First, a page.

Chocolate 101


Harvesting takes place at intervals of  less than 21 days in order to reduce  the amount of overripe pods with  germinated beans. After removing the  pods from the trees, they are placed in  piles until they are split open.
Selection of Pods
Harvesting takes place at intervals of less than 21 days in order to reduce the amount of overripe pods with germinated beans. After removing the pods from the trees, they are placed in piles until they are split open.
Opening the pods
With precise blows from a short knife  called “bodogo”, the pods are carefully  split open ensuring that the beans are  not damaged. Then the pulp covered  cacao seeds are manually scooped  out. They are placed between layers of  banana leaves to protect them against  contact with the soil or rain until they  are transported to a fermentary. At  this stage, a new selection is made  and infected and germinated pods are  discarded.
The exuberance of flavors emerges 
during fermentation. The “soft cocoa” a mixture of pulp and beans is put into wooden boxes to ferment for 5 to 7 days. In the making of Q chocolate, the boxes are round, different from the square ones commonly used. This format enables uniformity in the fermentation process. During the whole process, the boxes are kept closed in order to avoid oxygen passing through the cocoa mixture. This enables lactic and alcoholic fermentation over acetic fermentation. This results in low acid and astringent cocoa, with prominent fruity and herbal notes.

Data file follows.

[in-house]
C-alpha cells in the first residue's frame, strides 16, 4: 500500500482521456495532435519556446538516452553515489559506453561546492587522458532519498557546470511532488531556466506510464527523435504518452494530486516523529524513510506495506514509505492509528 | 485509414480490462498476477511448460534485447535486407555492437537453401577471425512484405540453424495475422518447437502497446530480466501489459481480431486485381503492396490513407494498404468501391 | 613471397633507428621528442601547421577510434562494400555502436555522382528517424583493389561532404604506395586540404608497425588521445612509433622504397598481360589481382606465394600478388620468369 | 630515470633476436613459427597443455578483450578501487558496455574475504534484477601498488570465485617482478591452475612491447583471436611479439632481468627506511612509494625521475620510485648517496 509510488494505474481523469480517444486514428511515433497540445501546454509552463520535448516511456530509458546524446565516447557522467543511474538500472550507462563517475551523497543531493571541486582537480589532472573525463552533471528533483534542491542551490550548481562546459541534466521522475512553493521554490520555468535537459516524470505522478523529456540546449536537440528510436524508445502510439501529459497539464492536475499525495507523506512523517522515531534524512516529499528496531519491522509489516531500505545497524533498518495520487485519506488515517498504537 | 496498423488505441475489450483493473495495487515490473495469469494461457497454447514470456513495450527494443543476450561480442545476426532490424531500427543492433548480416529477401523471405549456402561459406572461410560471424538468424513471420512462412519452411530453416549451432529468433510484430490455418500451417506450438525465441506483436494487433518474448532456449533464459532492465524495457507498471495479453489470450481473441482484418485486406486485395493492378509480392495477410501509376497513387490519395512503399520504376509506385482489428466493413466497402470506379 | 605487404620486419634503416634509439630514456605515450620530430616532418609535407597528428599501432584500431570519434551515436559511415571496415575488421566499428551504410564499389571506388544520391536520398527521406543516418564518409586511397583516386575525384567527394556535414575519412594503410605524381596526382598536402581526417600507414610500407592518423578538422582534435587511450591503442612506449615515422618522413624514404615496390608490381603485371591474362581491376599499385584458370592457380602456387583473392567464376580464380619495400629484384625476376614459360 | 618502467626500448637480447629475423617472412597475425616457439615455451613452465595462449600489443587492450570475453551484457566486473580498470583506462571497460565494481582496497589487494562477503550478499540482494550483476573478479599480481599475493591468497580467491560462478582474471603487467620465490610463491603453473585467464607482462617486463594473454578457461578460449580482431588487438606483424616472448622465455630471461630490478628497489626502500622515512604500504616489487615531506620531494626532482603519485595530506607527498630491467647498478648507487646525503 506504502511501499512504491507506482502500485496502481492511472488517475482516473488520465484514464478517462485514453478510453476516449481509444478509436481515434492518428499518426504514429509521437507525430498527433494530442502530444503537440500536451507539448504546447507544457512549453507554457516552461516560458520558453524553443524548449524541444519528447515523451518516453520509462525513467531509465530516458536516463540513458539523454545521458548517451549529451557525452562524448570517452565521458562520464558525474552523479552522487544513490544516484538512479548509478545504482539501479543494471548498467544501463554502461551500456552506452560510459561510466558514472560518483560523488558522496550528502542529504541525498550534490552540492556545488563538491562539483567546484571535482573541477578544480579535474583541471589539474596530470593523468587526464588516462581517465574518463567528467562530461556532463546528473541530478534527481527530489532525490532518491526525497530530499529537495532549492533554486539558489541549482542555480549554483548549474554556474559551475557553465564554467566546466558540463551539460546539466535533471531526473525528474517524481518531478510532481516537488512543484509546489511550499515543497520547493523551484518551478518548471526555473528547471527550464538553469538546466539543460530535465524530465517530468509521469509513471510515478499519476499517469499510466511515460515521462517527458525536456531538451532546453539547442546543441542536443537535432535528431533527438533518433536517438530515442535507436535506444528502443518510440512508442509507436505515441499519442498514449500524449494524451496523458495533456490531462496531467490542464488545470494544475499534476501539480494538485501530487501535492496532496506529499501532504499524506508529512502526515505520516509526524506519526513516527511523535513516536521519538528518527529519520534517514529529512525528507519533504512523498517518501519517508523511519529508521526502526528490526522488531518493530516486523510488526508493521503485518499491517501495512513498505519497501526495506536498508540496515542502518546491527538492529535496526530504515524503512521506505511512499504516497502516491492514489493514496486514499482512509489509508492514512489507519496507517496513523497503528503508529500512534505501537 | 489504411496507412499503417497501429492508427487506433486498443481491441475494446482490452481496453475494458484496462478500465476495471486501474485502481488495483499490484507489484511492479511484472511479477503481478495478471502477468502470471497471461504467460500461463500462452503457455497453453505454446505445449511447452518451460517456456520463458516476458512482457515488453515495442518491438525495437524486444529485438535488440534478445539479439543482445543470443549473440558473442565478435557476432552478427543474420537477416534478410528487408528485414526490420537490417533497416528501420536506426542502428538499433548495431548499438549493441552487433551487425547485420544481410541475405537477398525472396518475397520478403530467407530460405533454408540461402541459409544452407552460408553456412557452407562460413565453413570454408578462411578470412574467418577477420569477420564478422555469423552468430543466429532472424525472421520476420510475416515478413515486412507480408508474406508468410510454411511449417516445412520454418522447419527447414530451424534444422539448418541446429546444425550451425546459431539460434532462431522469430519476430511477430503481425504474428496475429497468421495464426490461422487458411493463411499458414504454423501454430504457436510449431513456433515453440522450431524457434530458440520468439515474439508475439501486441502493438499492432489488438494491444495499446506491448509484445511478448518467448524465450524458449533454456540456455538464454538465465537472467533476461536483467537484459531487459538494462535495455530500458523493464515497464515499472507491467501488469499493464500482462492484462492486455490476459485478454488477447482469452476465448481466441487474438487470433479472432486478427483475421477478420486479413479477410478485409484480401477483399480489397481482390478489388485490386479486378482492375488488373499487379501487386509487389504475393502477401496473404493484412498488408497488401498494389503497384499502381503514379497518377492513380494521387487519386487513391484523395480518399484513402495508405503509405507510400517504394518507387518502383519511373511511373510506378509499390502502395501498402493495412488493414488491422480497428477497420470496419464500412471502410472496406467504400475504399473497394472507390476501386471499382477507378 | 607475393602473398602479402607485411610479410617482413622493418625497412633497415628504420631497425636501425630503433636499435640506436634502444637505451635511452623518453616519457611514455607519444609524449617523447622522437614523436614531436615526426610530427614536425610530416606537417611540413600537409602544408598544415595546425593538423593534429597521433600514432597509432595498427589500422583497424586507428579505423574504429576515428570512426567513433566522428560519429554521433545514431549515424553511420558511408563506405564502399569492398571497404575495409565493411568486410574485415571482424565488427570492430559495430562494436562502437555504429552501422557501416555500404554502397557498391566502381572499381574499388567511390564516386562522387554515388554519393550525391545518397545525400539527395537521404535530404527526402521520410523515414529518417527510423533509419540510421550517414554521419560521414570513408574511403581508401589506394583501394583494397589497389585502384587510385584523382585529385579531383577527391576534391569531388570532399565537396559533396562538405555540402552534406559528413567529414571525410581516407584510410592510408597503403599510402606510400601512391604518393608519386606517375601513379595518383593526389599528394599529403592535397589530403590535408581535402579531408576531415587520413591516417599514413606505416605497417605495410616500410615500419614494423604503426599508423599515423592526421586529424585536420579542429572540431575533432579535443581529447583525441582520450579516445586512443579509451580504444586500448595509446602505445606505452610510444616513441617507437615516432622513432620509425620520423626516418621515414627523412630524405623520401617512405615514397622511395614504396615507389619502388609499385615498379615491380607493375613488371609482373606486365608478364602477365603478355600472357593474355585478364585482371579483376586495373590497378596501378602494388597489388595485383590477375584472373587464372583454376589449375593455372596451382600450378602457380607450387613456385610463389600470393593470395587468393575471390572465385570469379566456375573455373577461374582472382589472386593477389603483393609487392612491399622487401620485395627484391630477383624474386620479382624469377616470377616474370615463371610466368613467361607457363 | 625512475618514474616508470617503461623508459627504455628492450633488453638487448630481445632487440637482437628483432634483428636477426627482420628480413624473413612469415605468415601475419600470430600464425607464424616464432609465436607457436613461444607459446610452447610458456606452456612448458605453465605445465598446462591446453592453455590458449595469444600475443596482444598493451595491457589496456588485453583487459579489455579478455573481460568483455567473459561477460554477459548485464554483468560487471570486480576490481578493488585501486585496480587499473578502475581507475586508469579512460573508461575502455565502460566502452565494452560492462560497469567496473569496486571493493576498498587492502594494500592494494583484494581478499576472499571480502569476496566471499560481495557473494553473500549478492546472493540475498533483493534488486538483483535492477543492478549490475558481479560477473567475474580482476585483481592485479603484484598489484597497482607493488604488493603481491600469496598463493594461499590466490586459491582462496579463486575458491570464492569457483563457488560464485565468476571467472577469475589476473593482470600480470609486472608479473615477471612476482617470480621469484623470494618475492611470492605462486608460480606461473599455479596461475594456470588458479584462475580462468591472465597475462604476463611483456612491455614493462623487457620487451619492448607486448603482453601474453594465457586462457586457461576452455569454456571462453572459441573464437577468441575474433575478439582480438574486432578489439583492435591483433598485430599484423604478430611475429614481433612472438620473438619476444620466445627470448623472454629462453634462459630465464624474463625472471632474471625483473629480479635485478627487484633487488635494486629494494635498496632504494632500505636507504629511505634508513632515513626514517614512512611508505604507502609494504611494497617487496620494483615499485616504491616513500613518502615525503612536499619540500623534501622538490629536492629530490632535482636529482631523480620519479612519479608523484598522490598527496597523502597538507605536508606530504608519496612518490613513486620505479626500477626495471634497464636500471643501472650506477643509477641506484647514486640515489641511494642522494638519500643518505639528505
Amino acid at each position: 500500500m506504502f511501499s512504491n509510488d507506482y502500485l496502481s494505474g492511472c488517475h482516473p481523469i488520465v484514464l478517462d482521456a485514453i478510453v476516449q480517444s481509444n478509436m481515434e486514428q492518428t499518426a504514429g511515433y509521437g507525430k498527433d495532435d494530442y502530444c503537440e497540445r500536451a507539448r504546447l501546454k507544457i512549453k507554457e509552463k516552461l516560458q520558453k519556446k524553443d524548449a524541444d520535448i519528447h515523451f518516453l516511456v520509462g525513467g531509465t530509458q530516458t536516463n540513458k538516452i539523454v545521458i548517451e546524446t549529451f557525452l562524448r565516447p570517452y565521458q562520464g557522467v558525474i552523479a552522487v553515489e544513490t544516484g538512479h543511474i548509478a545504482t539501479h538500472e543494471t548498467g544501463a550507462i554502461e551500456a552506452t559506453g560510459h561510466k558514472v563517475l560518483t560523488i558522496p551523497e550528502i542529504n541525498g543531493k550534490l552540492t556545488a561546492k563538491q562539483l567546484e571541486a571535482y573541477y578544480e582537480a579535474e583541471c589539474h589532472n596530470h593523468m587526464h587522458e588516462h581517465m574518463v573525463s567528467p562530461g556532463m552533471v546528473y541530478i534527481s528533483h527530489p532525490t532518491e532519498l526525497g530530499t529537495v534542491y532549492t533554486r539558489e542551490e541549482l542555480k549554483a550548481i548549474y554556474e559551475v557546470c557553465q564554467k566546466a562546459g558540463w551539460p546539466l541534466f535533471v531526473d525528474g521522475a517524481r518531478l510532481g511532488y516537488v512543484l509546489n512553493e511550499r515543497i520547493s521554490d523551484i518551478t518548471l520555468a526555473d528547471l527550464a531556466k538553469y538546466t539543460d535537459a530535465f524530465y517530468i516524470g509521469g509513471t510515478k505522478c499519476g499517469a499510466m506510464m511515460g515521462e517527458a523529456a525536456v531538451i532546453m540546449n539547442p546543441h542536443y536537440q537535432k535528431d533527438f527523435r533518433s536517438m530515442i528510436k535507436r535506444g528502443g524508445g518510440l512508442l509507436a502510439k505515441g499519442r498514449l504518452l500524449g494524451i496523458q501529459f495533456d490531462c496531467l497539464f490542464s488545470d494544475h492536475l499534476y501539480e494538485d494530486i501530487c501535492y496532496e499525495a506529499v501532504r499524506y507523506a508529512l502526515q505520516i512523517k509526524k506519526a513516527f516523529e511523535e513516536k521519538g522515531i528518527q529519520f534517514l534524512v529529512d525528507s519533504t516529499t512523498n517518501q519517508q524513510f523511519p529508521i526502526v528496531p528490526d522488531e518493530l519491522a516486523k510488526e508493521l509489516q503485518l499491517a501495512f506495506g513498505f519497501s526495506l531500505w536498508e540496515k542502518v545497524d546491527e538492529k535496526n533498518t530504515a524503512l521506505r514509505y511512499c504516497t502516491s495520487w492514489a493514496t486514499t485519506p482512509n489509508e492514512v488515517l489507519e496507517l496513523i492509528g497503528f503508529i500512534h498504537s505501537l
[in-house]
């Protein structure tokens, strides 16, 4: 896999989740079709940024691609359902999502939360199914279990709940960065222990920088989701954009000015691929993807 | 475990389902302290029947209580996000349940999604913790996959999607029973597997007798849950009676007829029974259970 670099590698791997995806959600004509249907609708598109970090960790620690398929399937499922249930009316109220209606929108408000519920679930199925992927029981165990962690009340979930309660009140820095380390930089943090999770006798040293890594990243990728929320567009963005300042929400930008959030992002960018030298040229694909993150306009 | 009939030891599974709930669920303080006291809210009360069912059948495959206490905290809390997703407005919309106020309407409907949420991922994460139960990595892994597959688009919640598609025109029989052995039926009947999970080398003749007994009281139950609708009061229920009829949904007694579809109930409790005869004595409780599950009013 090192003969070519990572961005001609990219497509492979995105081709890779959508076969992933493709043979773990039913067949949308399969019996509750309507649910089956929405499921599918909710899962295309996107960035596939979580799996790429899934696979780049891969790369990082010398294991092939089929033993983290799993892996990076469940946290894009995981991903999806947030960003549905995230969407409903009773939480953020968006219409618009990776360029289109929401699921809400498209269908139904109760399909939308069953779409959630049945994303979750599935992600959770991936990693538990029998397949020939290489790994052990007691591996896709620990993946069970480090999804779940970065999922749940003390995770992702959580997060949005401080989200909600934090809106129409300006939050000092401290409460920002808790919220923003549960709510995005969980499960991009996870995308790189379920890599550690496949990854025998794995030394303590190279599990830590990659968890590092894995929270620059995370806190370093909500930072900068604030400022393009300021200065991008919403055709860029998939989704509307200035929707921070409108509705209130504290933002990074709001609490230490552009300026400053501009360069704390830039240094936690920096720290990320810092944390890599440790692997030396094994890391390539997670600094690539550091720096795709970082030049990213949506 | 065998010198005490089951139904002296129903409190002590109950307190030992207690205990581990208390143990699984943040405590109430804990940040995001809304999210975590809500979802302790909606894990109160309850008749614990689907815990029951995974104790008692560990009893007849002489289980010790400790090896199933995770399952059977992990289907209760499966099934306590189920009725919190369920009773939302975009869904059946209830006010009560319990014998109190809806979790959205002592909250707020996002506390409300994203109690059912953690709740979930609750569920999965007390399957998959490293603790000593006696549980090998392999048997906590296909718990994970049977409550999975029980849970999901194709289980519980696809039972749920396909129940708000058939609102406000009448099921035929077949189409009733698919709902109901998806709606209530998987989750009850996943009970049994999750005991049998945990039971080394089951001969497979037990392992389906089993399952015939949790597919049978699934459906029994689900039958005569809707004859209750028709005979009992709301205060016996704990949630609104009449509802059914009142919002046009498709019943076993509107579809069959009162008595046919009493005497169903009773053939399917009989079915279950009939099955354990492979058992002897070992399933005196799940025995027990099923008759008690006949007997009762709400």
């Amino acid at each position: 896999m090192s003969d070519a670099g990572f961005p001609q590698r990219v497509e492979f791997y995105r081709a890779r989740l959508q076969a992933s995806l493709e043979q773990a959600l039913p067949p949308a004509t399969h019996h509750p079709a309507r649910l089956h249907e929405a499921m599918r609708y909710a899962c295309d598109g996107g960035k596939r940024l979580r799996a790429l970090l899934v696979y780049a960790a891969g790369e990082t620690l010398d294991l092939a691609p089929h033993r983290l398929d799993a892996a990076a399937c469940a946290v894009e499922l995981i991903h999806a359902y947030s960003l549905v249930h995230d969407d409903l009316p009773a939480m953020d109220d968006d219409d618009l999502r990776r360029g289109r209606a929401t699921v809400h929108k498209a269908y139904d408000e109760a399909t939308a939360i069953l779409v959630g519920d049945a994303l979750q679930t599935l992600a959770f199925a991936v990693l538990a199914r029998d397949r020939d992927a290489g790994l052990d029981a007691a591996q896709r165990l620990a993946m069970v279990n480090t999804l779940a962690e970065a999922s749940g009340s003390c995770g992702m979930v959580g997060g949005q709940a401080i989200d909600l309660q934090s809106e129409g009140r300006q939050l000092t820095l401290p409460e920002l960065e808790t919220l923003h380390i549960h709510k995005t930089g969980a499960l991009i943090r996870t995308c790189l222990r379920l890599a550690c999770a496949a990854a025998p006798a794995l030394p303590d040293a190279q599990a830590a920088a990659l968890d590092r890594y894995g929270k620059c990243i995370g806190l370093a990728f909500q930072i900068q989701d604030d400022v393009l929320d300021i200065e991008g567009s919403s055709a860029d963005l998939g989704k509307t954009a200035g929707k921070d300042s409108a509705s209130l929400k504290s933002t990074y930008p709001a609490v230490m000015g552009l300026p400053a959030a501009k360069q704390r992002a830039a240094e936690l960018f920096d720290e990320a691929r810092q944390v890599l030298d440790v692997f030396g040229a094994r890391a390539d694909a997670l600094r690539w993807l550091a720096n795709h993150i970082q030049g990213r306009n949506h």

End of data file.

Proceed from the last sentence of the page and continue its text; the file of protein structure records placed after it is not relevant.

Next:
When fermentation is complete, the 
cocoa beans are sun-dried on wooden drying floors with movable roofs. It takes 8 to 12 days to reach a level of 6.5% humidity which determines the end of the drying process. Not only does this process reduce the moisture of the beans guaranteeing recommended storage conditions but also bring about characteristic color, aroma and flavor of chocolate.
Grading evaluation
The dried beans are transported to a warehouse where impurities are removed and possible remaining defective beans (germinated, broken or without cotyledons) are rejected. The cacaos that meet the required quality standards are graded and stored.
The aromas and flavors brought about in the fermentation process now reach their final development. Careful control of time and temperature is of extreme importance to guarantee maturity and body for the chocolate without affecting delicate volatile components. Using a perfect bean allows us a subtle roasting in a short low temperature processes that enables the appearance of the fruity aroma in its splendor.
Conching follows the roasting process. It promotes the final rounding of chocolate particles through friction. This process increases the speed of aeration of the product, enables elimination of water and promotes volatilization of unwanted compounds such as acids that would interfere in the final aroma of chocolate.